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The Apartment (June 17, 2010)

The German émigré screenwriter Billy Wilder scored a success when he began to write screenplays in Hollywood in the late 1930s, and the library has screened a number of the films he wrote, including Midnight, Ninotchka, and Ball of Fire. His first directing effort in the U.S. was in 1942. His first nomination for a best director Oscar was in 1945 for Double Indemnity, and he won the Oscar for best director in 1946 for Lost Weekend.

By the 1950s films written and directed by Wilder were something of a Hollywood institution and pretty good box office. He was nominated for, or won Oscars, in one or both categories for Sunset Boulevard in 1951, Ace in the Hole in 1952, Stalag 17 in 1954, Sabrina in 1955, Witness for the Prosecution in 1956, and Some Like It Hot in 1959. An undertone of cynicism runs through his films, sometimes swamping any positive outlook at all. The Apartment has serious concerns, above and beyond the usual plot twists a comedy displays. It’s difficult to think of it as a romance, or a comedy, though both these elements play a major role in its construction, and especially in the central performances of Jack Lemmon and Shirley MacLaine.

The film was written by Wilder with I.A.L. Diamond, who had begun a long-time collaboration with Wilder with their previous film, Some Like It Hot. It was released in June, 1960. Alexandre Trauner won an Oscar for best art direction, Wilder won the best director Oscar, Daniel Mandell won an Oscar for best film editing, Wilder and Diamond won an Oscar for best writing story and screenplay, and the film won best picture. Lemmon was nominated for best actor, MacLaine for best actress, Jack Kruschen (who plays the doctor) was nominated for best supporting actor, Joseph LaShelle was nominated for best cinematography, and Gordon Sawyer was nominated for best sound. The Apartment was the last black and white movie to win best picture, before Schindler’s List in 1994. 1994 also happened to be the year that the Library of Congress selected The Apartment to go on the National Film Registry of films worthy of preservation.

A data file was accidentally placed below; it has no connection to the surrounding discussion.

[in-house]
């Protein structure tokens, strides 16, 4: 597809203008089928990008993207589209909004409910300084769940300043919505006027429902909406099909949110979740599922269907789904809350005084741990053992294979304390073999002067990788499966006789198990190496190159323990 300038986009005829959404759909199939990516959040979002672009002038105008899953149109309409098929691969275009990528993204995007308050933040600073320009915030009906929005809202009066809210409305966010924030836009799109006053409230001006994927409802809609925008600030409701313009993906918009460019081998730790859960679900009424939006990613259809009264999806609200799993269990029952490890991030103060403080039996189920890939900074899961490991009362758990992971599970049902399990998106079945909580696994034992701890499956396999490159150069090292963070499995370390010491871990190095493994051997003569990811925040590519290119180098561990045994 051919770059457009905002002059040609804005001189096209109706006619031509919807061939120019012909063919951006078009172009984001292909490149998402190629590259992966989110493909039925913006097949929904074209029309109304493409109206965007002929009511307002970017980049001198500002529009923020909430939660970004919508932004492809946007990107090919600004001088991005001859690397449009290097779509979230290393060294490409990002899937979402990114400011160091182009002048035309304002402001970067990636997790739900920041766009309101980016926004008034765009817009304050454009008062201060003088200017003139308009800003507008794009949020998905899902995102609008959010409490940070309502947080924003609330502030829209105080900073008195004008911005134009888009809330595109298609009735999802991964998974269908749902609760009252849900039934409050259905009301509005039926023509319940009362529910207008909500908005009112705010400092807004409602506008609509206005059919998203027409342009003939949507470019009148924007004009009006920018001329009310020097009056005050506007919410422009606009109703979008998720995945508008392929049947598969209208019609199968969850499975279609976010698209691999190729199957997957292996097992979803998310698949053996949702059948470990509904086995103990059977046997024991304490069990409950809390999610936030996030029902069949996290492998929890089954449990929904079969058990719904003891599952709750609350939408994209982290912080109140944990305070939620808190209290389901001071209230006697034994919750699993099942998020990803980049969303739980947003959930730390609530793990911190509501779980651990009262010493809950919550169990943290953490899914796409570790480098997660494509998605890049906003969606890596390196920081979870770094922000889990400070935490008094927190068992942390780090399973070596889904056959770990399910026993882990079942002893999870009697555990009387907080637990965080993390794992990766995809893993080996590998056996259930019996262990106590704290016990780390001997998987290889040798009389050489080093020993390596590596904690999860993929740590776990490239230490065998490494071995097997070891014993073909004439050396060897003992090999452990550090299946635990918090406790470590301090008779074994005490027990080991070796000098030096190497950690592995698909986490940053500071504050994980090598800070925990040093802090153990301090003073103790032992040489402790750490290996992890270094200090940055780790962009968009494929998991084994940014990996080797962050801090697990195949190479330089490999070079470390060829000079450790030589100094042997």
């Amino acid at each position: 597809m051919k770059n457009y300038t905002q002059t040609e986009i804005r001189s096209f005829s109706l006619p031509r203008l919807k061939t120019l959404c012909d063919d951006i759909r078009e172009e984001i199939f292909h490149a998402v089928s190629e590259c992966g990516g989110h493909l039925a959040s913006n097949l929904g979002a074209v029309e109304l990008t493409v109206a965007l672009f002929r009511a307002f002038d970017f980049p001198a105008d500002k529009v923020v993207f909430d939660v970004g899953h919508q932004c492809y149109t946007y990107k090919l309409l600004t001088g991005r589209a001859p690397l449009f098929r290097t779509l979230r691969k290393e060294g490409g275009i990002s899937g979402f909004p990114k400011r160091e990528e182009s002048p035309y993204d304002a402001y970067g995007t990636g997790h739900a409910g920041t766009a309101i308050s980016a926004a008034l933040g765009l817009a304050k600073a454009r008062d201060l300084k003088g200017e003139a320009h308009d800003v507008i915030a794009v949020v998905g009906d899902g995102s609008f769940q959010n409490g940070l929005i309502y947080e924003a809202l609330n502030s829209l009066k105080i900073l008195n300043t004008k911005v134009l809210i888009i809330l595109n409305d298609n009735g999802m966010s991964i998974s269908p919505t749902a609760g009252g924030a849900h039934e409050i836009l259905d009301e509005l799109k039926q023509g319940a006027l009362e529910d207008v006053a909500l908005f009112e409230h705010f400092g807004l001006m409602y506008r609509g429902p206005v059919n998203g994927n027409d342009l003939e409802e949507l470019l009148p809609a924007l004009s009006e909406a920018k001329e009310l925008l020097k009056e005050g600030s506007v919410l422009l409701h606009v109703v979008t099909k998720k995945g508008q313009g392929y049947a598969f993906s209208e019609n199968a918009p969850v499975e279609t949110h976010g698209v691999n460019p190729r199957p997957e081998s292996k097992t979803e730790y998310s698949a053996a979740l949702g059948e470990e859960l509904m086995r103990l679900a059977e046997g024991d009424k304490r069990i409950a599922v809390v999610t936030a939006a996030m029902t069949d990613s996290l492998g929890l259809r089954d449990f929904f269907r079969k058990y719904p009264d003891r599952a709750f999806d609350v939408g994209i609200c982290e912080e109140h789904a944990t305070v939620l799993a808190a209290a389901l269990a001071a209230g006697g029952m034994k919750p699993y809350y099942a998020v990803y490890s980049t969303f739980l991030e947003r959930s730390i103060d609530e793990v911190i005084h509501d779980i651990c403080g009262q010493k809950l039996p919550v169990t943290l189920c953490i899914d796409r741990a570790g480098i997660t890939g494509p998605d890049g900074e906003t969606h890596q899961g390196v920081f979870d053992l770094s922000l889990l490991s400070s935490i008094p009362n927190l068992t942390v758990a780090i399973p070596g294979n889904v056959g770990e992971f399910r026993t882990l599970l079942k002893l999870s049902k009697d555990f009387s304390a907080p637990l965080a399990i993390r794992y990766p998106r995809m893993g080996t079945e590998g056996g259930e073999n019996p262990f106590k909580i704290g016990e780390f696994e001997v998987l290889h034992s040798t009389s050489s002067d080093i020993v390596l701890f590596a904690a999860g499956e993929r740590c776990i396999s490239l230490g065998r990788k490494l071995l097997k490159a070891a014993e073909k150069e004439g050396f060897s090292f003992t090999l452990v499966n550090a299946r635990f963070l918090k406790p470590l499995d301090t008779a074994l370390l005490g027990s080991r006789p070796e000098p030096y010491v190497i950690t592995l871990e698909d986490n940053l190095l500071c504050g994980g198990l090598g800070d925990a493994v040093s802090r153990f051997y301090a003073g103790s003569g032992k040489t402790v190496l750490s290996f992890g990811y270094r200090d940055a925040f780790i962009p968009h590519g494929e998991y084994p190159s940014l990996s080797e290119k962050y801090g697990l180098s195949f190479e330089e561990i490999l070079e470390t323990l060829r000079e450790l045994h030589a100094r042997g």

Roger Ebert, in 2001, wrote “The screenplay, executed as a precise balance between farce and sadness, has been constructed by Wilder and I.A.L. Diamond to demonstrate that while Baxter and Miss Kubelik may indeed like each other--may feel genuine feelings of the sort that lead to true love--they are both slaves to the company's value system. He wants to be the boss' assistant, she wants to be the boss' wife, and both of them are so blinded by the concept of 'boss' that they can't see Mr. Sheldrake for an untrustworthy rat.” He described this film as the place where Lemmon “moved from light comedian to tragic everyman.” About Shirley MacLaine’s performance, he wrote “it suggests a young woman who has been lied to before, who has a good heart but finite patience, who is prepared to make the necessary compromises to be the next Mrs. Sheldrake. The underlying seriousness of MacLaine's performance helps anchor the picture.” I hope you enjoy watching The Apartment tonight.